Title: No One Left to Fight.
Writer(s): Aubrey Sitterson.
Artist(s): Fico Ossio.
Colourist(s): Fico Ossio & Raciel Avila.
Letterer(s): Taylor Esposito.
Publisher: Dark Horse Comics.
Release Date: March 24th, 2020.
Genre(s): Comics, Fantasy.
My Overall Rating: ★★★☆☆.
What would heroes do if there’s no more evil to defeat? Would they be able to survive the lack of excitement and adrenaline that it once procured them to fight those who enjoyed chaos? Maybe refocusing themselves to excel in other domains of life might stir some new purpose in them. Maybe embracing the life of a responsible adult is the answer to all this? Maybe they’re just not looking in the right places and the action they crave deep down is just around the corner. Praying that it succeeds enough to solicit a second volume, this creative team composed of Aubrey Sitterson (The Comic Book Story of Professional Wrestling, G.I. Joe) and Fico Ossio (Spider-Man, Revolution) look to dazzle the world with a brand-new series. Collecting the No One Left to Fight #1-5 issues comes an exciting, splashy, flawed universe highly-reminiscent of a beloved manga franchise.
What is No One Left to Fight about? Vâle, the hero of the universe, has returned to his beloved friends after a long isolated journey. His friends have, however, moved on and now live happily as parents to two kids, having also put behind them their life of battling evil. Reacquainted, Vâle, Krysta, and Timór are now off on a mysterious new trip as they explore the universe to find past allies and mentors, but something isn’t right with their great hero who is hiding an internal psychological pain. As if things couldn’t get any worse, the world isn’t without no one left to fight as they thought as a strange creature bids his time before an opportunistic engagement to destroy them all.
“None of us have made perfect choices.
But those choices have made us who we are.”
— Aubrey Sitterson
This story is an indisputable homage to Dragon Ball that doesn’t hide any of the similarities with the cult-classic manga as it presents a tale of adulthood, which is sometimes questionable, through various characters who cross paths once again after countless years have passed since their greatest battle. While there’s no significant depth to these characters, writer Aubrey Sitterson teases readers in terms of world-building with very little details offered to what happened in the past and what is going to happen to these heroes on their mysterious journey in the near future. The characters also continuously engage in an emotionally overwrought conversation about unresolved inferiority complexes and conflicts of jealousy, making for an infuriating and childish dialogue.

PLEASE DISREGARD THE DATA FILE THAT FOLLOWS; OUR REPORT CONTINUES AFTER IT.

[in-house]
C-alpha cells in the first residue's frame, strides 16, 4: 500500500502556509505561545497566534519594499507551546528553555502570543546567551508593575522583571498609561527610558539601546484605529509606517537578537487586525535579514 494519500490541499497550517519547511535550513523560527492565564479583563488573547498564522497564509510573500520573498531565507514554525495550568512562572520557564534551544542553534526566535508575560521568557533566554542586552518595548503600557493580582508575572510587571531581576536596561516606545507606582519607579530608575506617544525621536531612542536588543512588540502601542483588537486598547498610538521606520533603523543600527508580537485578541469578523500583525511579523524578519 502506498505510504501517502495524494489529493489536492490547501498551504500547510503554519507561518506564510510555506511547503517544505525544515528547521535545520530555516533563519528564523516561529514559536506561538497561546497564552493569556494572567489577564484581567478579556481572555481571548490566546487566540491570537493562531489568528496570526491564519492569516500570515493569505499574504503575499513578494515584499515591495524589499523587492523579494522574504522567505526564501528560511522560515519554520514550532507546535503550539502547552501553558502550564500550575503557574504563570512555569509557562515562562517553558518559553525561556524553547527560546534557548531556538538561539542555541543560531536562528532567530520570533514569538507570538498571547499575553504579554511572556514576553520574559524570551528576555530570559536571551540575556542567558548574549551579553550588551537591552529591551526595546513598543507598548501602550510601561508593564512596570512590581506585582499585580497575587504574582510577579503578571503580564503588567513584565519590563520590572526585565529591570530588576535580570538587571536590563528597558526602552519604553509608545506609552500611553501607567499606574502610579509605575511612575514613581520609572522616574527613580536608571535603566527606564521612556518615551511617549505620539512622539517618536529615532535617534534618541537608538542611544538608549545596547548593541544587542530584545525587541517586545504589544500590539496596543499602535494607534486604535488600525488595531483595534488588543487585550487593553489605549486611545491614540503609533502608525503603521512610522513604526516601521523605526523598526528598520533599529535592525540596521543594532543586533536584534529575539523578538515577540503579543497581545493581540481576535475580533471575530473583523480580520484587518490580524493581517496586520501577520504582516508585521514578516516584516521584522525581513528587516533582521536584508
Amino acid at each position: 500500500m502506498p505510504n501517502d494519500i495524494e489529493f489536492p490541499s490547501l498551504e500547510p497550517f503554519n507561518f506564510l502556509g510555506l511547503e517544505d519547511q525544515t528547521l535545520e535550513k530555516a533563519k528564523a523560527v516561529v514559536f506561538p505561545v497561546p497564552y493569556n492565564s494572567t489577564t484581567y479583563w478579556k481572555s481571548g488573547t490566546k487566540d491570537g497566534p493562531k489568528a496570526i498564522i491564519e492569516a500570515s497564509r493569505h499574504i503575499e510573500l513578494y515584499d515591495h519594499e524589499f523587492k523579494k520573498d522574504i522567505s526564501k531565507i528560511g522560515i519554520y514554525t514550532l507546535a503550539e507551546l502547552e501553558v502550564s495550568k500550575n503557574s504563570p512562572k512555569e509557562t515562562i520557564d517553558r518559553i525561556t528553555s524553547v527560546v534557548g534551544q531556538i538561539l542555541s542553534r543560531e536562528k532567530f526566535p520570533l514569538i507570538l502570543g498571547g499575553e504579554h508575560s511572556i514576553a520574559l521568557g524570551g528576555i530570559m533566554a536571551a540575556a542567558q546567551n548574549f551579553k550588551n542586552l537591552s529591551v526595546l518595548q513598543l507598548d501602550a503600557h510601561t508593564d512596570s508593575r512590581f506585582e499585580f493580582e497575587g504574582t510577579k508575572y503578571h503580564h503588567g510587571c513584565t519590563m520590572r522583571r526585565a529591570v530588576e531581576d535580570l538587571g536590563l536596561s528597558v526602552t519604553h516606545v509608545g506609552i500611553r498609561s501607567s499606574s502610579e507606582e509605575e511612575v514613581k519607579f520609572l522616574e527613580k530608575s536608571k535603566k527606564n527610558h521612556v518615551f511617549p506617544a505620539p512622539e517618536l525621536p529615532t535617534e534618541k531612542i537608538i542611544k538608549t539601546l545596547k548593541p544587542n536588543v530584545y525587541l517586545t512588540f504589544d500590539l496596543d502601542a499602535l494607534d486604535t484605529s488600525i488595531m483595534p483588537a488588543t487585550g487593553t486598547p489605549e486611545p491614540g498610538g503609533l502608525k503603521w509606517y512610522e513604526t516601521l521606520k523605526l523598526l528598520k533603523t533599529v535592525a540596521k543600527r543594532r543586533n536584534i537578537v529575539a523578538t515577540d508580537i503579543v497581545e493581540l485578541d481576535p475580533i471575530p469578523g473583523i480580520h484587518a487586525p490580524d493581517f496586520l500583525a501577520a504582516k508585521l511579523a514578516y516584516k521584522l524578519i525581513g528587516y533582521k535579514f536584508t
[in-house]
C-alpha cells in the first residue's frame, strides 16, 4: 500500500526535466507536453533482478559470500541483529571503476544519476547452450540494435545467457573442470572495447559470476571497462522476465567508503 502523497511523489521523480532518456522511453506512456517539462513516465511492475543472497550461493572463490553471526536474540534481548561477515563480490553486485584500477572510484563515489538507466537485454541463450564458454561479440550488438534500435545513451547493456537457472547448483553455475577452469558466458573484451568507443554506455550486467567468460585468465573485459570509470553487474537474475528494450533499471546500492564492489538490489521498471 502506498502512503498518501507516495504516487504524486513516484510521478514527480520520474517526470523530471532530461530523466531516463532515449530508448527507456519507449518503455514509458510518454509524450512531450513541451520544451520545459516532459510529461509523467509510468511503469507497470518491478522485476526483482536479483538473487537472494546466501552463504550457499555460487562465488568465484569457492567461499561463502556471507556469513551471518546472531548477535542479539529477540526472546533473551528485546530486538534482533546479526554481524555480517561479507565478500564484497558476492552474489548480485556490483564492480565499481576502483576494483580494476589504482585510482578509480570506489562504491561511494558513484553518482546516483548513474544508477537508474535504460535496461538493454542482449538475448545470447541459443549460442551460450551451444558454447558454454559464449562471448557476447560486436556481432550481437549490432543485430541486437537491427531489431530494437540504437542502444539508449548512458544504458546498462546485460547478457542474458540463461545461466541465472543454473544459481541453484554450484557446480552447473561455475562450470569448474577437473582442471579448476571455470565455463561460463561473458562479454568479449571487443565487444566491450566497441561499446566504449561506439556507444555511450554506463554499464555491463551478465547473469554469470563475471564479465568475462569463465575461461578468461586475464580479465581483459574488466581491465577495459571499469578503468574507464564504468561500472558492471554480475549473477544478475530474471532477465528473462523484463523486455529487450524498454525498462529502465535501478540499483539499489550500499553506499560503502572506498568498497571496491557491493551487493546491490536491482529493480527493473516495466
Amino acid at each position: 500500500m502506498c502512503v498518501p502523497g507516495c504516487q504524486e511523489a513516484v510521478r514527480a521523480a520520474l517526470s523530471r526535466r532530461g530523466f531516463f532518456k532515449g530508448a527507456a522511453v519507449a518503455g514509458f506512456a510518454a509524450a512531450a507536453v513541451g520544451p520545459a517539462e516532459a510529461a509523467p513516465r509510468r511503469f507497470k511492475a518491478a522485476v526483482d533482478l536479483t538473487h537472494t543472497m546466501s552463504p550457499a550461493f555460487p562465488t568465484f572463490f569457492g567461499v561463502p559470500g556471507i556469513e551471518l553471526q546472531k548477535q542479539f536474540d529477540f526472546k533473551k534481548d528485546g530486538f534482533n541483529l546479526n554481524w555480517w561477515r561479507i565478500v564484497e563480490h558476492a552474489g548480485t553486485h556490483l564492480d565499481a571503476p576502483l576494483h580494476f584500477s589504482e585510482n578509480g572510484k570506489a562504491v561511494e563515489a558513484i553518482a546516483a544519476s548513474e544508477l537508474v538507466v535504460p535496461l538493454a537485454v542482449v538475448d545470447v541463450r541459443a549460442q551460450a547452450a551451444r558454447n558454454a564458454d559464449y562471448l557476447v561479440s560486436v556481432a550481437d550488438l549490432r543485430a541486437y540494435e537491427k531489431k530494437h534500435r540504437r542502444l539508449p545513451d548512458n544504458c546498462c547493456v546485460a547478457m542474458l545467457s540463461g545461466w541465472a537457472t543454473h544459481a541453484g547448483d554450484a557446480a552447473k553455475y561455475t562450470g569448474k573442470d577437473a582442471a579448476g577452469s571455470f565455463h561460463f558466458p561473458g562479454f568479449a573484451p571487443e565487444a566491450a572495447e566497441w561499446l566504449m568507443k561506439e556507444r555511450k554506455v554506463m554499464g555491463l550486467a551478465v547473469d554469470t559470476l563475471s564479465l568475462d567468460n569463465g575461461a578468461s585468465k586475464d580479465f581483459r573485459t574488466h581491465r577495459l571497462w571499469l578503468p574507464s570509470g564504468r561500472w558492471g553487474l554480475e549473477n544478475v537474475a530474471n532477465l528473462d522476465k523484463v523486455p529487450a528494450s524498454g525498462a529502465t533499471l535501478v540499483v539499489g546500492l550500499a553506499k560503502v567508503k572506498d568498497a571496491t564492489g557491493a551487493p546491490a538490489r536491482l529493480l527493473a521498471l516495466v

Artist Fico Ossio, however, offers an extremely vibrant and colourful world through his original artwork that continuously leaps out of the pages as you progress through the story. Conveying a truly cotton-candy universe where colour themes are nearly inexistent, if it weren’t for some clear character designs allowing us to distinguish good from evil, the artwork is an innocently entertaining hook to this series and might, unfortunately, be the only good reason to explore it too. Also borrowing on some 80s science-fiction technological designs, there is enough assimilation of known franchises to give this series its own sense of genuineness without being a rip-off. The series also abandoned a lot of logic to forgive the chaotic and destructive powers that some of these characters carelessly utilize throughout the story for mundane reasons revolving around unresolved complexes and unrequited love. Beware of these issues if you’re to explore this story.
No One Left to Fight is an energetic and vibrant universe heavily influenced by Dragon Ball that limits itself to teasing rather than delivering a satisfyingly complete narrative.